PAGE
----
As it happens, the two teams that freshman Travis Wilson has beaten as a starting quarterback do not appear on Utah’s schedules the next two seasons. California and Washington State will be replaced by Oregon and Stanford in the Pac-12’s rotation.
So it is premature to say Wilson has improved tremendously the Utes’ offensive future, but he’s enhancing the current outlook. Thanks partly to Colorado’s 76-yard production against Stanford, Utah no longer is the Pac-12’s statistically worst offensive team, and the Utes (4-5) can become bowl-eligible by winning two of their three remaining games.
Travis Wilson by the numbers
Here’s how Utah quarterback Travis Wilson’s statistics through four starts compare to Jordan Wynn’s in 2009:
Opponent » Comp. Att. Yds. TD Int. Result
UCLA » 23 33 220 0 1 L, 21-14
Oregon State » 15 28 172 1 2 L, 21-7
California » 16 24 156 0 1 W, 49-27
Washington State » 17 21 171 2 1 W, 49-6
Total » 71 106 719 3 5
Opponent » Comp. Att. Yds. TD Int. Result
New Mexico » 18 28 297 2 1 W, 45-14
TCU » 16 32 219 1 1 L, 55-28
San Diego State » 14 28 195 1 0 W, 38-7
BYU » 21 41 198 0 1 L, 26-23 (OT)
Total » 69 129 909 4 3
What’s next in Wilson’s development?
"A signature road win, probably — and this is a great opportunity," Utah coach Kyle Whittingham said about Saturday’s game at Washington.
The Utes have scored only one offensive touchdown in each of their three Pac-12 road games, including Wilson’s starts at UCLA and Oregon State. It’ll take more production to beat the Huskies in Seattle.
Wilson is making progress, though, becoming more comfortable all the time.
"It’s a lot different, definitely, than when I first started," Wilson said Monday. "I feel like everyone around me trusts me that I can make plays and get the job done."
The Pac-12 is a quarterback-driven league, and the Utes would like to believe they’ve discovered one of their own. Not every school is going to have a QB like USC’s Matt Barkley this year or Stanford’s Andrew Luck last season, but you’d better have a capable player at that position. While Wilson is improving, he has more to prove when it comes to downfield throws.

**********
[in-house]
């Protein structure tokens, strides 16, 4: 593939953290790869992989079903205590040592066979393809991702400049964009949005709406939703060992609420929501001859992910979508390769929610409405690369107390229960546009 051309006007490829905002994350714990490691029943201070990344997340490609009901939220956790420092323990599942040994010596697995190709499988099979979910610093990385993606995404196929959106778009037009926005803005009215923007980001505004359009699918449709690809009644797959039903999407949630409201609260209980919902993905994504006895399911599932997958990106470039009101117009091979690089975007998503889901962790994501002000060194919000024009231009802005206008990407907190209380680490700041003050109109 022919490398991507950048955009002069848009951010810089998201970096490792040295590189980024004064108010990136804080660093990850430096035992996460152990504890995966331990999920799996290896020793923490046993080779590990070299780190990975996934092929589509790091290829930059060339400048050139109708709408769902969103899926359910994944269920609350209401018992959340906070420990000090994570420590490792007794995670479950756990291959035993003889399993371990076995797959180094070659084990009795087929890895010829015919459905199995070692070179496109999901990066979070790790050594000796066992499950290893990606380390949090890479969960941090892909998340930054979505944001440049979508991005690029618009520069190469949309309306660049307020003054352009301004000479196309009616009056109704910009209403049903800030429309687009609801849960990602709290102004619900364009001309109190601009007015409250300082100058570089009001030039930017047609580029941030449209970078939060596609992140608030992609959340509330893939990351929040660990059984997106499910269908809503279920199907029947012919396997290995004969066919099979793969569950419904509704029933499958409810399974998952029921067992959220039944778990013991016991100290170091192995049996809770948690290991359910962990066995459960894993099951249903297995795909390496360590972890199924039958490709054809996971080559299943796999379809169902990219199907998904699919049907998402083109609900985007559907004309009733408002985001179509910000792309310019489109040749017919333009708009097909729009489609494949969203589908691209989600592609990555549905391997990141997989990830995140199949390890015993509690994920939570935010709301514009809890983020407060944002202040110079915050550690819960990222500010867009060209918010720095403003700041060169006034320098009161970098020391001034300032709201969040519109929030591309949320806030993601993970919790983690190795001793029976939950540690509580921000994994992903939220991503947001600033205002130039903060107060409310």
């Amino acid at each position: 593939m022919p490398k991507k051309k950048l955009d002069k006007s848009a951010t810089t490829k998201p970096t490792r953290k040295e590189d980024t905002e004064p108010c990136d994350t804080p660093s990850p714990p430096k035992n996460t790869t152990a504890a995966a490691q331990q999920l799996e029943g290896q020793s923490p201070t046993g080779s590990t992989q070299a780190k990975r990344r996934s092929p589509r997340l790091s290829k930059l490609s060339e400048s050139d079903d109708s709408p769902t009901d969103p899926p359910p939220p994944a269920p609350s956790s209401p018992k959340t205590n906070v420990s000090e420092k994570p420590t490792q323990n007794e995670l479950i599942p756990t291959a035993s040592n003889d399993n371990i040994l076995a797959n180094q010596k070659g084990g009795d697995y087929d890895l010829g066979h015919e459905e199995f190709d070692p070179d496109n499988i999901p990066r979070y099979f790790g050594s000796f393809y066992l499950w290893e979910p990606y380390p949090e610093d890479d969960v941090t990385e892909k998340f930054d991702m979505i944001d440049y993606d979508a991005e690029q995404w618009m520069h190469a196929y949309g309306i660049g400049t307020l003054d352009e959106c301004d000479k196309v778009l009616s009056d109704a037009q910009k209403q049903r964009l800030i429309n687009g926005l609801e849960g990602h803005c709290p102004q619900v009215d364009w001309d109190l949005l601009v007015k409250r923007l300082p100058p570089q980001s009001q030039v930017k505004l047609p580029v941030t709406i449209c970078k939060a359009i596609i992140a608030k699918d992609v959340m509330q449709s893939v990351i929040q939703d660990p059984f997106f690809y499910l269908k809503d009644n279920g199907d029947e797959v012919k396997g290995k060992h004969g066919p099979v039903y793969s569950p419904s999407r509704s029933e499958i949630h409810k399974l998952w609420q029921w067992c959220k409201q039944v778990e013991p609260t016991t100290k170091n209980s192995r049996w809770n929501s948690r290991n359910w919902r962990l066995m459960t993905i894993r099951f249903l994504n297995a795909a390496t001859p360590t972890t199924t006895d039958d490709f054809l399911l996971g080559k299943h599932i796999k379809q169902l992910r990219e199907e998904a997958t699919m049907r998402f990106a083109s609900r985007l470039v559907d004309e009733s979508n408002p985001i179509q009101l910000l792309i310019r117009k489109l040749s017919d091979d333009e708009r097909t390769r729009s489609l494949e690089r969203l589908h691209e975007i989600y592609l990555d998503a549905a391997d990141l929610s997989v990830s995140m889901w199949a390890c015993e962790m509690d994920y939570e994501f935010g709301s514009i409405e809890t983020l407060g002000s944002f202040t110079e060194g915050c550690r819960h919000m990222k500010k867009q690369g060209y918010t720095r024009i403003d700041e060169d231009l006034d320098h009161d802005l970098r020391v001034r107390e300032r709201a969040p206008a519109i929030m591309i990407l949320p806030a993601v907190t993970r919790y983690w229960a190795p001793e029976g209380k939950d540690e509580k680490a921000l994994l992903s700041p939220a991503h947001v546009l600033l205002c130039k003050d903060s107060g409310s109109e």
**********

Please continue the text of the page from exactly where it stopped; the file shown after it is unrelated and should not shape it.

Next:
Jordan Wynn may have approached that genuine Pac-12 quarterbacking level if he had stayed healthy, but we’ll never know. Jon Hays did his best as a temporary replacement, getting the Utes into the Sun Bowl — and winning it — last season.
Yet the recruiting gap between Wynn and Wilson (the Utes missed out on Washington’s Keith Price, among others) was illustrated in early October, when the Utes sent Hays against Barkley and the Trojans.
Wilson’s opportunity came only after Wynn’s injury and Hays’ ineffectiveness. Whether an earlier switch to Wilson would have made any difference in the Utes’ season is difficult to say. But his growth is reflecting well on offensive coordinator Brian Johnson, who suddenly looks like he knows what he’s doing — with help from some downtrodden defenses.
After a 453-yard day against Washington State, the team’s biggest production since a 2011 game at BYU, the Utes have moved to 106th nationally in total offense, averaging 324.4 yards. Considering they close the regular season against Arizona and Colorado, the league’s worst two defenses, they have a chance to crack the top 100.
That would be a breakthrough. Becoming bowl-eligible also would be significant because that requires either Wilson beating Washington in a tough environment Saturday or outscoring Arizona’s potent offense next week — in addition to a seemingly guaranteed win at Colorado.
In 2009, Wynn’s entry came later in his freshman season. He was ticketed to redshirt until the eighth game, when he replaced Terrance Cain at halftime and salvaged a win over Wyoming. As a starter, Wynn’s first two wins came at home against two poor Mountain West teams, New Mexico and San Diego State. He lost to TCU and BYU on the road before beating Cal in the Poinsettia Bowl in his fifth start.
Wilson was eased into the starting job after appearing in the first five games in specialty packages and a mop-up role. After two road losses, he has delivered two home wins, while not being asked to carry the offense.
Someday, he’ll have to do that.
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